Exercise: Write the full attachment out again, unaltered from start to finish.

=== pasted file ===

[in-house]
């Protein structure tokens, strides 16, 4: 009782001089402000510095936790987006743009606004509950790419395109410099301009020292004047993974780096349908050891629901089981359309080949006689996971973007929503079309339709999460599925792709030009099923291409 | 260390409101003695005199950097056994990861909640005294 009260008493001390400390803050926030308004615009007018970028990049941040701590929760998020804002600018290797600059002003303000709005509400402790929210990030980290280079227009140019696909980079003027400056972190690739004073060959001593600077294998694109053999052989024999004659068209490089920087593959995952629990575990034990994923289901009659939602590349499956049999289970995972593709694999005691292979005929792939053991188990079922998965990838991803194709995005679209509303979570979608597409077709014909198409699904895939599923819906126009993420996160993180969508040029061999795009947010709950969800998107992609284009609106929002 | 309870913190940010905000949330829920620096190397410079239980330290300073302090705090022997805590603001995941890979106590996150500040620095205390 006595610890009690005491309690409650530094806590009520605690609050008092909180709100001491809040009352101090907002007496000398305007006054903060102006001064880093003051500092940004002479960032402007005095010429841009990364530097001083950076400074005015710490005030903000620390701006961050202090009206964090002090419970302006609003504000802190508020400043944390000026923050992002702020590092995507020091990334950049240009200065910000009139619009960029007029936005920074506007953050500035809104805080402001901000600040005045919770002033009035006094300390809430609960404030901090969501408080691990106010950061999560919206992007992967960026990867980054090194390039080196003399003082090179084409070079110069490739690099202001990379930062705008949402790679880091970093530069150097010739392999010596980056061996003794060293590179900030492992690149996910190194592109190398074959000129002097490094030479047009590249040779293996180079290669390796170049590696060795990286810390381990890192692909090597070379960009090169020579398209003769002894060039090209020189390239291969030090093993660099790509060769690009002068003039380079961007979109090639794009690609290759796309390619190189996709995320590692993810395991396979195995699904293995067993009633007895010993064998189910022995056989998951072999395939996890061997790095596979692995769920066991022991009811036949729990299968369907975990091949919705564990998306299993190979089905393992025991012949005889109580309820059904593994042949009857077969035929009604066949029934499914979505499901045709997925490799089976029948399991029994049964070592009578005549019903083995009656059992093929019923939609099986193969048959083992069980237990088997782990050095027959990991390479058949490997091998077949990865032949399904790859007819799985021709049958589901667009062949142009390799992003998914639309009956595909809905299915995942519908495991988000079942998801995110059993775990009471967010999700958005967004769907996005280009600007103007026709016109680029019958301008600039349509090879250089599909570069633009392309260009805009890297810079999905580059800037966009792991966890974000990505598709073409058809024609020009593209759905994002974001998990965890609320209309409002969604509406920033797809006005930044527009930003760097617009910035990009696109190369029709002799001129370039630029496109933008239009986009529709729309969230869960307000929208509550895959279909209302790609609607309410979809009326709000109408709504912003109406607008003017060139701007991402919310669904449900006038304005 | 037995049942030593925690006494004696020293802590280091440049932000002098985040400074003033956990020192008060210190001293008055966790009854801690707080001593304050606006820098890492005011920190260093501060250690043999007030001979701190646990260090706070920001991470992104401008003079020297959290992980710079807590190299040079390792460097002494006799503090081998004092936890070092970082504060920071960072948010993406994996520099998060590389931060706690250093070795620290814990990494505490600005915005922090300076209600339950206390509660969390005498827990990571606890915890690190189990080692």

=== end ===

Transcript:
[in-house]
């Protein structure tokens, strides 16, 4: 009782001089402000510095936790987006743009606004509950790419395109410099301009020292004047993974780096349908050891629901089981359309080949006689996971973007929503079309339709999460599925792709030009099923291409 | 260390409101003695005199950097056994990861909640005294 009260008493001390400390803050926030308004615009007018970028990049941040701590929760998020804002600018290797600059002003303000709005509400402790929210990030980290280079227009140019696909980079003027400056972190690739004073060959001593600077294998694109053999052989024999004659068209490089920087593959995952629990575990034990994923289901009659939602590349499956049999289970995972593709694999005691292979005929792939053991188990079922998965990838991803194709995005679209509303979570979608597409077709014909198409699904895939599923819906126009993420996160993180969508040029061999795009947010709950969800998107992609284009609106929002 | 309870913190940010905000949330829920620096190397410079239980330290300073302090705090022997805590603001995941890979106590996150500040620095205390 006595610890009690005491309690409650530094806590009520605690609050008092909180709100001491809040009352101090907002007496000398305007006054903060102006001064880093003051500092940004002479960032402007005095010429841009990364530097001083950076400074005015710490005030903000620390701006961050202090009206964090002090419970302006609003504000802190508020400043944390000026923050992002702020590092995507020091990334950049240009200065910000009139619009960029007029936005920074506007953050500035809104805080402001901000600040005045919770002033009035006094300390809430609960404030901090969501408080691990106010950061999560919206992007992967960026990867980054090194390039080196003399003082090179084409070079110069490739690099202001990379930062705008949402790679880091970093530069150097010739392999010596980056061996003794060293590179900030492992690149996910190194592109190398074959000129002097490094030479047009590249040779293996180079290669390796170049590696060795990286810390381990890192692909090597070379960009090169020579398209003769002894060039090209020189390239291969030090093993660099790509060769690009002068003039380079961007979109090639794009690609290759796309390619190189996709995320590692993810395991396979195995699904293995067993009633007895010993064998189910022995056989998951072999395939996890061997790095596979692995769920066991022991009811036949729990299968369907975990091949919705564990998306299993190979089905393992025991012949005889109580309820059904593994042949009857077969035929009604066949029934499914979505499901045709997925490799089976029948399991029994049964070592009578005549019903083995009656059992093929019923939609099986193969048959083992069980237990088997782990050095027959990991390479058949490997091998077949990865032949399904790859007819799985021709049958589901667009062949142009390799992003998914639309009956595909809905299915995942519908495991988000079942998801995110059993775990009471967010999700958005967004769907996005280009600007103007026709016109680029019958301008600039349509090879250089599909570069633009392309260009805009890297810079999905580059800037966009792991966890974000990505598709073409058809024609020009593209759905994002974001998990965890609320209309409002969604509406920033797809006005930044527009930003760097617009910035990009696109190369029709002799001129370039630029496109933008239009986009529709729309969230869960307000929208509550895959279909209302790609609607309410979809009326709000109408709504912003109406607008003017060139701007991402919310669904449900006038304005 | 037995049942030593925690006494004696020293802590280091440049932000002098985040400074003033956990020192008060210190001293008055966790009854801690707080001593304050606006820098890492005011920190260093501060250690043999007030001979701190646990260090706070920001991470992104401008003079020297959290992980710079807590190299040079390792460097002494006799503090081998004092936890070092970082504060920071960072948010993406994996520099998060590389931060706690250093070795620290814990990494505490600005915005922090300076209600339950206390509660969390005498827990990571606890915890690190189990080692």